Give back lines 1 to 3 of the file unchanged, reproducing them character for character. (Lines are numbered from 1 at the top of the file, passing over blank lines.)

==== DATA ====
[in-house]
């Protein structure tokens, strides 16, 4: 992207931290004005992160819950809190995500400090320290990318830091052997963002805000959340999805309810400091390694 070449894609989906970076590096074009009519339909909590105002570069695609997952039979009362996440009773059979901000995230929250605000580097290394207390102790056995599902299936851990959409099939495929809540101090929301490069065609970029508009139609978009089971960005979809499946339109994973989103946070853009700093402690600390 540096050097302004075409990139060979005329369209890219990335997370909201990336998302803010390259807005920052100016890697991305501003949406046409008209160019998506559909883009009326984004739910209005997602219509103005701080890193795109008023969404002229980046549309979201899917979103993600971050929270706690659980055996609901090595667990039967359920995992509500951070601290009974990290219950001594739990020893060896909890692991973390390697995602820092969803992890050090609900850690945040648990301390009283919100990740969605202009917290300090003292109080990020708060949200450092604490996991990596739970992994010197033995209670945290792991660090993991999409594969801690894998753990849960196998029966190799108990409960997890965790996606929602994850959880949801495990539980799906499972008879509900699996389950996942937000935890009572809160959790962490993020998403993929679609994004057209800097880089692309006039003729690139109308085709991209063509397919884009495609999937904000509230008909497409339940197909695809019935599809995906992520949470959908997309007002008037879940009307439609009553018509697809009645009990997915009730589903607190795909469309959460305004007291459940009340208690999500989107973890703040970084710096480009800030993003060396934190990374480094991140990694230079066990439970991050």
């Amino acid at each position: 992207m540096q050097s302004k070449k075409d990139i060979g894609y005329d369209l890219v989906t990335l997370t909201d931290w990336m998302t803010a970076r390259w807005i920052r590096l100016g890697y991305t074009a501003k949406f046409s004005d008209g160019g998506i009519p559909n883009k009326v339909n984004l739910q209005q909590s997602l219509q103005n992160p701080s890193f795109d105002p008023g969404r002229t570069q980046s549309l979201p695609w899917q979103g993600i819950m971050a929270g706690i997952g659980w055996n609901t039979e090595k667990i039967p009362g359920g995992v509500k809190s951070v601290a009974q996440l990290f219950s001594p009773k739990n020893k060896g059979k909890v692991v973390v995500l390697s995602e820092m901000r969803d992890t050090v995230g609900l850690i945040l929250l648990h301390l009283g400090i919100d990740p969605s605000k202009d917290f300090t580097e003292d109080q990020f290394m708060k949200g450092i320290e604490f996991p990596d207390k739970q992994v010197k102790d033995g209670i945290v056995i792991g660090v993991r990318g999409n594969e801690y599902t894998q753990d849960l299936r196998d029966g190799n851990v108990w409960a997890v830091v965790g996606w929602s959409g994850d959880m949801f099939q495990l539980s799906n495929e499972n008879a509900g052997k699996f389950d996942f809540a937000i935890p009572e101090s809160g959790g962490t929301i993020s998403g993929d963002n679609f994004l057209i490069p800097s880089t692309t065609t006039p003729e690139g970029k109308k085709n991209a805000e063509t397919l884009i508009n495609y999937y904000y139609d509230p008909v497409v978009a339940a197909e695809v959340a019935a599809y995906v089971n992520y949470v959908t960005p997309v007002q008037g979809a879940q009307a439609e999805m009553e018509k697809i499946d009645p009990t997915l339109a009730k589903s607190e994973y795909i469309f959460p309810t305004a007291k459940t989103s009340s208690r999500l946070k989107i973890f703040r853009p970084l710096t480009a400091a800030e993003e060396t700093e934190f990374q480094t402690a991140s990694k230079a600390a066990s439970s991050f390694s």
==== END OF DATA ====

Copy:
[in-house]
């Protein structure tokens, strides 16, 4: 992207931290004005992160819950809190995500400090320290990318830091052997963002805000959340999805309810400091390694 070449894609989906970076590096074009009519339909909590105002570069695609997952039979009362996440009773059979901000995230929250605000580097290394207390102790056995599902299936851990959409099939495929809540101090929301490069065609970029508009139609978009089971960005979809499946339109994973989103946070853009700093402690600390 540096050097302004075409990139060979005329369209890219990335997370909201990336998302803010390259807005920052100016890697991305501003949406046409008209160019998506559909883009009326984004739910209005997602219509103005701080890193795109008023969404002229980046549309979201899917979103993600971050929270706690659980055996609901090595667990039967359920995992509500951070601290009974990290219950001594739990020893060896909890692991973390390697995602820092969803992890050090609900850690945040648990301390009283919100990740969605202009917290300090003292109080990020708060949200450092604490996991990596739970992994010197033995209670945290792991660090993991999409594969801690894998753990849960196998029966190799108990409960997890965790996606929602994850959880949801495990539980799906499972008879509900699996389950996942937000935890009572809160959790962490993020998403993929679609994004057209800097880089692309006039003729690139109308085709991209063509397919884009495609999937904000509230008909497409339940197909695809019935599809995906992520949470959908997309007002008037879940009307439609009553018509697809009645009990997915009730589903607190795909469309959460305004007291459940009340208690999500989107973890703040970084710096480009800030993003060396934190990374480094991140990694230079066990439970991050």
């Amino acid at each position: 992207m540096q050097s302004k070449k075409d990139i060979g894609y005329d369209l890219v989906t990335l997370t909201d931290w990336m998302t803010a970076r390259w807005i920052r590096l100016g890697y991305t074009a501003k949406f046409s004005d008209g160019g998506i009519p559909n883009k009326v339909n984004l739910q209005q909590s997602l219509q103005n992160p701080s890193f795109d105002p008023g969404r002229t570069q980046s549309l979201p695609w899917q979103g993600i819950m971050a929270g706690i997952g659980w055996n609901t039979e090595k667990i039967p009362g359920g995992v509500k809190s951070v601290a009974q996440l990290f219950s001594p009773k739990n020893k060896g059979k909890v692991v973390v995500l390697s995602e820092m901000r969803d992890t050090v995230g609900l850690i945040l929250l648990h301390l009283g400090i919100d990740p969605s605000k202009d917290f300090t580097e003292d109080q990020f290394m708060k949200g450092i320290e604490f996991p990596d207390k739970q992994v010197k102790d033995g209670i945290v056995i792991g660090v993991r990318g999409n594969e801690y599902t894998q753990d849960l299936r196998d029966g190799n851990v108990w409960a997890v830091v965790g996606w929602s959409g994850d959880m949801f099939q495990l539980s799906n495929e499972n008879a509900g052997k699996f389950d996942f809540a937000i935890p009572e101090s809160g959790g962490t929301i993020s998403g993929d963002n679609f994004l057209i490069p800097s880089t692309t065609t006039p003729e690139g970029k109308k085709n991209a805000e063509t397919l884009i508009n495609y999937y904000y139609d509230p008909v497409v978009a339940a197909e695809v959340a019935a599809y995906v089971n992520y949470v959908t960005p997309v007002q008037g979809a879940q009307a439609e999805m009553e018509k697809i499946d009645p009990t997915l339109a009730k589903s607190e994973y795909i469309f959460p309810t305004a007291k459940t989103s009340s208690r999500l946070k989107i973890f703040r853009p970084l710096t480009a400091a800030e993003e060396t700093e934190f990374q480094t402690a991140s990694k230079a600390a066990s439970s991050f390694s």